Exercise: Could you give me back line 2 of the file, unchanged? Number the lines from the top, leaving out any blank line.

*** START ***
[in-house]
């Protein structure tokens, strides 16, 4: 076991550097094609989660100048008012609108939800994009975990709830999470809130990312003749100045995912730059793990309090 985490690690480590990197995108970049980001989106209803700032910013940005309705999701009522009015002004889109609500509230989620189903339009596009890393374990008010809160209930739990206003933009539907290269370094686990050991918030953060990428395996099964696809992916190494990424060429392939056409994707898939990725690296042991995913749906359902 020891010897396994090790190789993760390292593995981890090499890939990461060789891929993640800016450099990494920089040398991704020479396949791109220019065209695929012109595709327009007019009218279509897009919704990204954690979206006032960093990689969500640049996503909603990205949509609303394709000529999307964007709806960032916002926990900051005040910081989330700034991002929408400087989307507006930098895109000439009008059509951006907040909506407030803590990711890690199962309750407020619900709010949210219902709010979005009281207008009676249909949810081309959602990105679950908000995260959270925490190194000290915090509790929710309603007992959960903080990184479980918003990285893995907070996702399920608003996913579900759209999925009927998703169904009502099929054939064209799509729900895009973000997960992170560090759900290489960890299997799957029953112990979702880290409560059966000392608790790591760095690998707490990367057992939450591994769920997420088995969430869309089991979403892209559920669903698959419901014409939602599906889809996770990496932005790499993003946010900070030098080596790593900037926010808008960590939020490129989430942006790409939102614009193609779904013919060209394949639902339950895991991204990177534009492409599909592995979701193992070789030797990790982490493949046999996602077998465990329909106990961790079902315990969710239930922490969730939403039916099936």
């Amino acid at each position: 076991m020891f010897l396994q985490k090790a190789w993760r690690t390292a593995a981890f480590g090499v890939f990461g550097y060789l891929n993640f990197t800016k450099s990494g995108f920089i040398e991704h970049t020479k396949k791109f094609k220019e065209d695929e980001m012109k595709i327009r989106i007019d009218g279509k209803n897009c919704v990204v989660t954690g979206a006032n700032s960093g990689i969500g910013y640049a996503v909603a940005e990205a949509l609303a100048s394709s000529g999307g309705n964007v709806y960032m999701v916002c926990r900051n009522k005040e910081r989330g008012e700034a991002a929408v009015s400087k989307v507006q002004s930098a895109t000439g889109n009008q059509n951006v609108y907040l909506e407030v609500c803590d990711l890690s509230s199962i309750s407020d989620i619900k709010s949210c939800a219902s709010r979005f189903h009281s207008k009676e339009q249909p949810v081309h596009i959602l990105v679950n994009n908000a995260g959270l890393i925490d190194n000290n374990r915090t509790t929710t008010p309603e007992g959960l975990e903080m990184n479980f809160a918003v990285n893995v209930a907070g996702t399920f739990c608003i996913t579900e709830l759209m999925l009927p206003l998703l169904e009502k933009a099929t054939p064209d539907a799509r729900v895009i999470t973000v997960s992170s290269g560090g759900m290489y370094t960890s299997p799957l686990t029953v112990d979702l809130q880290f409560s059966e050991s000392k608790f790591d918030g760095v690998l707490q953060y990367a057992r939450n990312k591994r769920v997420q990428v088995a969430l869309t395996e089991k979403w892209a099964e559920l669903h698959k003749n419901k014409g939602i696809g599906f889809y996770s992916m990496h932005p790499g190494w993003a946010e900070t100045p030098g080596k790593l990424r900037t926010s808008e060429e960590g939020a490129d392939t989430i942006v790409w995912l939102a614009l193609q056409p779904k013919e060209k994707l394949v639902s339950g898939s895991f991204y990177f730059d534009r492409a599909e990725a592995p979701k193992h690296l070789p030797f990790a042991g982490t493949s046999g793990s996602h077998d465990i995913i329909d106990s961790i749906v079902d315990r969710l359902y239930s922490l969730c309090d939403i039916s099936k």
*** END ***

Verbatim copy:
């Protein structure tokens, strides 16, 4: 076991550097094609989660100048008012609108939800994009975990709830999470809130990312003749100045995912730059793990309090 985490690690480590990197995108970049980001989106209803700032910013940005309705999701009522009015002004889109609500509230989620189903339009596009890393374990008010809160209930739990206003933009539907290269370094686990050991918030953060990428395996099964696809992916190494990424060429392939056409994707898939990725690296042991995913749906359902 020891010897396994090790190789993760390292593995981890090499890939990461060789891929993640800016450099990494920089040398991704020479396949791109220019065209695929012109595709327009007019009218279509897009919704990204954690979206006032960093990689969500640049996503909603990205949509609303394709000529999307964007709806960032916002926990900051005040910081989330700034991002929408400087989307507006930098895109000439009008059509951006907040909506407030803590990711890690199962309750407020619900709010949210219902709010979005009281207008009676249909949810081309959602990105679950908000995260959270925490190194000290915090509790929710309603007992959960903080990184479980918003990285893995907070996702399920608003996913579900759209999925009927998703169904009502099929054939064209799509729900895009973000997960992170560090759900290489960890299997799957029953112990979702880290409560059966000392608790790591760095690998707490990367057992939450591994769920997420088995969430869309089991979403892209559920669903698959419901014409939602599906889809996770990496932005790499993003946010900070030098080596790593900037926010808008960590939020490129989430942006790409939102614009193609779904013919060209394949639902339950895991991204990177534009492409599909592995979701193992070789030797990790982490493949046999996602077998465990329909106990961790079902315990969710239930922490969730939403039916099936």